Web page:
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Genre: Nonfiction, Film
Start Date: June 17, 2011
Finished Date: June 20, 2011 (4 days)
Where Found: Book Depot
Why Read: On my TBR list
Summary: A series of essays about the vacuous yet insatiable draw of Hollywood.
Larry McMurtry has an ironic presence in Hollywood. Like Nicolas Cage's Charlie Kaufman in Adaptation., McMurtry is on the outskirts of the chaotic, egomaniacal machinery of the fimmaking mecca of America, second biggest in the world to Bollywood. Many of McMurtry's essays in the cheeky Film Flam are as dry as a good martini and often bitter as a citrus fruit. It's no guess that McMurtry thinks himself too good a writer to work for the movies (and except for his partnership with directors like Peter Bogdanovich and James L. Brooks, he's correct) writing in a sad sack genre like screenwriting where description is sparse and unwarranted.
The quality of essays in Film Flam is stark, unsentimental but not quite transparent enough to bring out the veins of writing. Sometimes it comes to fruition in enjoyable works such as "The Telephone Booth Screenwriter," which accounts for his predilection to communicating with a film director over the phone after mailing the script to him. He offers interesting commentary on the sharpness of TV writing (an obvious nod to Brooks) over most screenwriting work and is downright charming with his final essay on taking a walk in California with Diane Keaton and her grandmother that speaks directly to Keaton's quirky personality that makes Annie Hall come across like a documentary.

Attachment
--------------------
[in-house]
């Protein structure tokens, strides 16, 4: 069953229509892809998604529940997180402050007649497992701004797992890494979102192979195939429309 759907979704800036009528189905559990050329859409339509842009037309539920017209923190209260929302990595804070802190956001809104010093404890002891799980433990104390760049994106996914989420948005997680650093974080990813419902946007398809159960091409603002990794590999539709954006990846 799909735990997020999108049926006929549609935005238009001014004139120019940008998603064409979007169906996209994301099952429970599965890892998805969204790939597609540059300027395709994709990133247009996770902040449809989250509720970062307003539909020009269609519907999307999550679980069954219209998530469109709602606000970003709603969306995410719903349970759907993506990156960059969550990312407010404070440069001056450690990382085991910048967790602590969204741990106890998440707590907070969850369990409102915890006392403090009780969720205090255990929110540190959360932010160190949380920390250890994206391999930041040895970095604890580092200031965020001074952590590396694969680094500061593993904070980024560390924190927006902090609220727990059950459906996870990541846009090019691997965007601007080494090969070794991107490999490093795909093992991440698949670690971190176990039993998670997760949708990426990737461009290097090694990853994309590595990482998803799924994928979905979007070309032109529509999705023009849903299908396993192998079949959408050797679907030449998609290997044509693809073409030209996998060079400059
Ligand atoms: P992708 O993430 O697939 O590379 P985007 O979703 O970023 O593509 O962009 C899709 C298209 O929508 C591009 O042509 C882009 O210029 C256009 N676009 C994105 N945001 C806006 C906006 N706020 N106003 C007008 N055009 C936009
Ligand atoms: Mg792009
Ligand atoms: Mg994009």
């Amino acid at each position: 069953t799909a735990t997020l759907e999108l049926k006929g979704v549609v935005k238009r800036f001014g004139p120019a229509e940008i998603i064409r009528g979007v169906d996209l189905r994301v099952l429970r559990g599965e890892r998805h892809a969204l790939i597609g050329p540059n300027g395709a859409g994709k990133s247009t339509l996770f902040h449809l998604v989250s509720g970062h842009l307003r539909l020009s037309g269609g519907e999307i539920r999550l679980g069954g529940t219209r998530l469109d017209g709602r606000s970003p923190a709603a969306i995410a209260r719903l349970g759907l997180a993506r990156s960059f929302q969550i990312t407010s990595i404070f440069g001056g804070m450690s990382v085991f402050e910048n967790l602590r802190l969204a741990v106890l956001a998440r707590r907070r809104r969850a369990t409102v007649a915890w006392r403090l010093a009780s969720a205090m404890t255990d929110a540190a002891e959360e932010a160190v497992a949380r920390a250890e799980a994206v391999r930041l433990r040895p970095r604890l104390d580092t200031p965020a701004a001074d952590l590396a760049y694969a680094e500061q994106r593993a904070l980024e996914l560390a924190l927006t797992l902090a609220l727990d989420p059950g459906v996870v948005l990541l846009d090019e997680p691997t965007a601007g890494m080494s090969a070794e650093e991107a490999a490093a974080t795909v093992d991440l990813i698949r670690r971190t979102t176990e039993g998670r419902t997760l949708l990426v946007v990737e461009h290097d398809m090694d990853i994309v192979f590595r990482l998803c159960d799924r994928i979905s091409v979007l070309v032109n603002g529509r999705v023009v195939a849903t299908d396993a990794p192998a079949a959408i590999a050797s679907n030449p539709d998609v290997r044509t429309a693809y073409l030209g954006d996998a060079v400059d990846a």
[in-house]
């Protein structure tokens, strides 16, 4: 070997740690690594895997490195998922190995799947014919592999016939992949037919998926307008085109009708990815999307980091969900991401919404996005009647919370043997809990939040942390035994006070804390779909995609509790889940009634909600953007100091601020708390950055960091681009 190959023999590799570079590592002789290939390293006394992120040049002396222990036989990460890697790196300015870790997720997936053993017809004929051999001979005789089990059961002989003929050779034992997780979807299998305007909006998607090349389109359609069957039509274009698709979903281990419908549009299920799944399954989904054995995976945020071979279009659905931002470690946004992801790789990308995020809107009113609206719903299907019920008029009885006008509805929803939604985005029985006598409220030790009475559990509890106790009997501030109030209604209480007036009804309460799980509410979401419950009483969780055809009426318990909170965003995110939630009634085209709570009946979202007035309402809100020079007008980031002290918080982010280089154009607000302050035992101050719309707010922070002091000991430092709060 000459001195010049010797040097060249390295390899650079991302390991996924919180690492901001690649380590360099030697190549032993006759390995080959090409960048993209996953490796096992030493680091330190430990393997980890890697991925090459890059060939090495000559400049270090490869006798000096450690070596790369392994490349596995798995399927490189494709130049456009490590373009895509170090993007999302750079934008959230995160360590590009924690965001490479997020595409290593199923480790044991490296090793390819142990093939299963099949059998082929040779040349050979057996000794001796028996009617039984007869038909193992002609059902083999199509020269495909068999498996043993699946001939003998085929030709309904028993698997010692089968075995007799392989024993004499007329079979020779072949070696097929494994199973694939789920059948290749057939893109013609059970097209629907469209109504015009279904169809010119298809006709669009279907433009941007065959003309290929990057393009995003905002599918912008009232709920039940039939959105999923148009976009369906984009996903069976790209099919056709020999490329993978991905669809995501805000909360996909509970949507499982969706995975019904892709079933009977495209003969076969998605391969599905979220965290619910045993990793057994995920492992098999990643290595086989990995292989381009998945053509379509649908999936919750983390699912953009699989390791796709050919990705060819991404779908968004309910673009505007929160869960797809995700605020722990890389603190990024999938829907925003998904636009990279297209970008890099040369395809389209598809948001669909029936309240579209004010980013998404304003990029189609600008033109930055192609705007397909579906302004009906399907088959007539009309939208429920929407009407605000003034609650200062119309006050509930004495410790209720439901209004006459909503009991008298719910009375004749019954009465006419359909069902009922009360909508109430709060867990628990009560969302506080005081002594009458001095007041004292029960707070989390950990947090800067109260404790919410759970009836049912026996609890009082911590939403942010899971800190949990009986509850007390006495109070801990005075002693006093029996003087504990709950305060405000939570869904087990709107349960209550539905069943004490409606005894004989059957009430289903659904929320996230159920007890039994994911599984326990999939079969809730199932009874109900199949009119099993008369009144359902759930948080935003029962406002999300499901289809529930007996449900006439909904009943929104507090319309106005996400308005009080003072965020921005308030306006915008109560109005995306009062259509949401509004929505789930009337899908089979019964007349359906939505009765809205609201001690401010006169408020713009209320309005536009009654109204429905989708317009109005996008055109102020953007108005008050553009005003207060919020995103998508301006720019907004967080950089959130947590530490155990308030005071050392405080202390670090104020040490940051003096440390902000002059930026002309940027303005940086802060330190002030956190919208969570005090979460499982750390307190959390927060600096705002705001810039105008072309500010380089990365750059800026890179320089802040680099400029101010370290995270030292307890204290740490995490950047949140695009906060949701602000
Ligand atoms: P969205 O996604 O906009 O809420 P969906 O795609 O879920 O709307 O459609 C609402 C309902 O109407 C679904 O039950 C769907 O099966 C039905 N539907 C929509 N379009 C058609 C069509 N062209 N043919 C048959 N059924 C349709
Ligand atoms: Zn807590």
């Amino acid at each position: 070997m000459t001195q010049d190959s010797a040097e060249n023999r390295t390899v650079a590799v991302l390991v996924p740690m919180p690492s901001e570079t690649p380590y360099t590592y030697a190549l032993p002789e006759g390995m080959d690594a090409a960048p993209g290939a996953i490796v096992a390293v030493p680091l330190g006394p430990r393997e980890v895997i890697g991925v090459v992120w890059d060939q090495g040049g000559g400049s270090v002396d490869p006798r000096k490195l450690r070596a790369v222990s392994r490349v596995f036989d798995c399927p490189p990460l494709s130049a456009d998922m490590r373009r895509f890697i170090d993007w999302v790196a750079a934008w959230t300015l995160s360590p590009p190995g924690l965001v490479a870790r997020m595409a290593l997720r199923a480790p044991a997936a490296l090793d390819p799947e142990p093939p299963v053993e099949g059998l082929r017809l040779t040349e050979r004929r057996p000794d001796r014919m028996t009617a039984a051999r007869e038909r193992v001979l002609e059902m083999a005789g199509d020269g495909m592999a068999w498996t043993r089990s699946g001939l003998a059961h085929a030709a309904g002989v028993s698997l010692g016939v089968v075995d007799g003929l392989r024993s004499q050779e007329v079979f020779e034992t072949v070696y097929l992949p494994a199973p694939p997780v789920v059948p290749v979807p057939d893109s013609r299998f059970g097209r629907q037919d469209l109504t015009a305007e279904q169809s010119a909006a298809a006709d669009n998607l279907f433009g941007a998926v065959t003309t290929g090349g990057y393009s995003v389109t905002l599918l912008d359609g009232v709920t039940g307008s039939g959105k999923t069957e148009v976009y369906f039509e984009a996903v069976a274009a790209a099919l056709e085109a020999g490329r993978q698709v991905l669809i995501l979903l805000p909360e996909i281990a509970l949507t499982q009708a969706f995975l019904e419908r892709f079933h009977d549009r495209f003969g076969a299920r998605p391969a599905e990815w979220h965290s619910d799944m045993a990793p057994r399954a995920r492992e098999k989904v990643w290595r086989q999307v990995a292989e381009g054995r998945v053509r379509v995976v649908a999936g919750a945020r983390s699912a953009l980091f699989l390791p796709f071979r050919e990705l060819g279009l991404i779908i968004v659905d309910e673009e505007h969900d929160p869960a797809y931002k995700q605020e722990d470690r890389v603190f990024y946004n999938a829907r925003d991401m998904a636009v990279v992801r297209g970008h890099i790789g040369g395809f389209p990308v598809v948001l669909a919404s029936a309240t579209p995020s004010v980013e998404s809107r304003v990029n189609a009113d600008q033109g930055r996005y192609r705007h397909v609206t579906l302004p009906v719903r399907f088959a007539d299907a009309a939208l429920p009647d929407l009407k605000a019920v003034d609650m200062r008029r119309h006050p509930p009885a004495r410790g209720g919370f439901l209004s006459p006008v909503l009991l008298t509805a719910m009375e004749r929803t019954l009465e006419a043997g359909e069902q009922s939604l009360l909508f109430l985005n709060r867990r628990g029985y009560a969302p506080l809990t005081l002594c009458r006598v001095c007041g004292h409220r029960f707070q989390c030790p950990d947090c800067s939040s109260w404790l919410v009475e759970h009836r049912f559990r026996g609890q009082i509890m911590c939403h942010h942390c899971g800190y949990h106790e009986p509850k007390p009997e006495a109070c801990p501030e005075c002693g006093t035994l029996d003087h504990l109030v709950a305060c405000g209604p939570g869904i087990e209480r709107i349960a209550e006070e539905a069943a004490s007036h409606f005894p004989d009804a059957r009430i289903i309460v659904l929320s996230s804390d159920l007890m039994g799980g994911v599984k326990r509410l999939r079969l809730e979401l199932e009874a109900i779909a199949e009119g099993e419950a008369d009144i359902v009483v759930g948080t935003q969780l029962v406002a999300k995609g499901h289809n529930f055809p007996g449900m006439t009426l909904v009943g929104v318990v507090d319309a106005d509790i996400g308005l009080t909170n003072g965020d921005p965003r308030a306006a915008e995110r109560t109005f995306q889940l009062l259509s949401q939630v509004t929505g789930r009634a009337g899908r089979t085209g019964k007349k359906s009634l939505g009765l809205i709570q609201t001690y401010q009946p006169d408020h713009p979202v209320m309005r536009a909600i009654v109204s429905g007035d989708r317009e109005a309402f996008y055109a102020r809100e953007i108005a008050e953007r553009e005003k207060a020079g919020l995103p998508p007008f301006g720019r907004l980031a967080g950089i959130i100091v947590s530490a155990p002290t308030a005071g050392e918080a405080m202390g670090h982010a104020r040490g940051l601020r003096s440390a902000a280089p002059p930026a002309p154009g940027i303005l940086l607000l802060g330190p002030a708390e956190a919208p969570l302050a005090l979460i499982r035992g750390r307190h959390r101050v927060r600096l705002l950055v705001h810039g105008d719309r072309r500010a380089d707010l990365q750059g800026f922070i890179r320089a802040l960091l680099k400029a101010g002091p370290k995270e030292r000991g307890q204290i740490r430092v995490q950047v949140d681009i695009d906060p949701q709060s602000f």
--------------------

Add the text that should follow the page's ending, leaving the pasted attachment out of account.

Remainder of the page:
Where McMurtry lost me is in the oddball essay that awkwardly compares All the President's Men (Woodward & Bernstein's uncovering of Watergate) to Seven Beauties (a Holocaust survival story). Maybe I was just sore that he skewered APM (one of my favourite movies) but a lack of connection between the films made his argument for Seven Beauties being the superior film slippery at best. Another odd entry in this anthology was about the "graceless" comedy of Woody Allen (definitely true) and his distaste for the appeal of Keith Carradine and Lily Tomlin in Robert Altman's Nashville. Again, the connection was dead.
Unless you are a fan of McMurtry's or a movie afficienado, I wouldn't bother with this book as only a small handful of the essays are worth reading and none are particularly memorable. Maybe you can pursue the best ones online and read them separately. Still, I wouldn't write off McMurtry as a writer altogether. Nonfiction can come across much differently from a writer than fiction. I haven't yet read any of his novels but I fully intend to. His style seems more fitting to a narrative. Can anyone recommend any good McMurtry books? I have Terms of Endearment and The Evening Star on my shelf, and I've heard that Lonesome Dove is remarkable.
Rank: (C)- Okay, Maybe Read It